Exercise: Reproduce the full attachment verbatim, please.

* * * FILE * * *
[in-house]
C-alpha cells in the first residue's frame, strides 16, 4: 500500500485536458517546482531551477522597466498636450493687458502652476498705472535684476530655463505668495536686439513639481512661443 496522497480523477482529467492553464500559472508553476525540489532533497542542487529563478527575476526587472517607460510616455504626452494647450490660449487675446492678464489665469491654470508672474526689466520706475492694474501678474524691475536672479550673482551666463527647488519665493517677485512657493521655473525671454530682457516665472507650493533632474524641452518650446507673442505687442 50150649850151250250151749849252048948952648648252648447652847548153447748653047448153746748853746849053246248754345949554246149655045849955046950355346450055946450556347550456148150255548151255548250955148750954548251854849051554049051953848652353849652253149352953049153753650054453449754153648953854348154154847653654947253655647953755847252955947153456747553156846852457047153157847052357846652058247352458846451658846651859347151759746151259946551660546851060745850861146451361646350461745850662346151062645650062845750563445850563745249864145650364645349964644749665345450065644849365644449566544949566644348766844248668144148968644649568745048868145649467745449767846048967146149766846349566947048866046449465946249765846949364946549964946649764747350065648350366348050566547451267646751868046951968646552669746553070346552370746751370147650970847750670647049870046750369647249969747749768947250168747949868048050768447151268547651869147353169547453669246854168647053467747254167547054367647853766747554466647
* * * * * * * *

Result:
[in-house]
C-alpha cells in the first residue's frame, strides 16, 4: 500500500485536458517546482531551477522597466498636450493687458502652476498705472535684476530655463505668495536686439513639481512661443 496522497480523477482529467492553464500559472508553476525540489532533497542542487529563478527575476526587472517607460510616455504626452494647450490660449487675446492678464489665469491654470508672474526689466520706475492694474501678474524691475536672479550673482551666463527647488519665493517677485512657493521655473525671454530682457516665472507650493533632474524641452518650446507673442505687442 50150649850151250250151749849252048948952648648252648447652847548153447748653047448153746748853746849053246248754345949554246149655045849955046950355346450055946450556347550456148150255548151255548250955148750954548251854849051554049051953848652353849652253149352953049153753650054453449754153648953854348154154847653654947253655647953755847252955947153456747553156846852457047153157847052357846652058247352458846451658846651859347151759746151259946551660546851060745850861146451361646350461745850662346151062645650062845750563445850563745249864145650364645349964644749665345450065644849365644449566544949566644348766844248668144148968644649568745048868145649467745449767846048967146149766846349566947048866046449465946249765846949364946549964946649764747350065648350366348050566547451267646751868046951968646552669746553070346552370746751370147650970847750670647049870046750369647249969747749768947250168747949868048050768447151268547651869147353169547453669246854168647053467747254167547054367647853766747554466647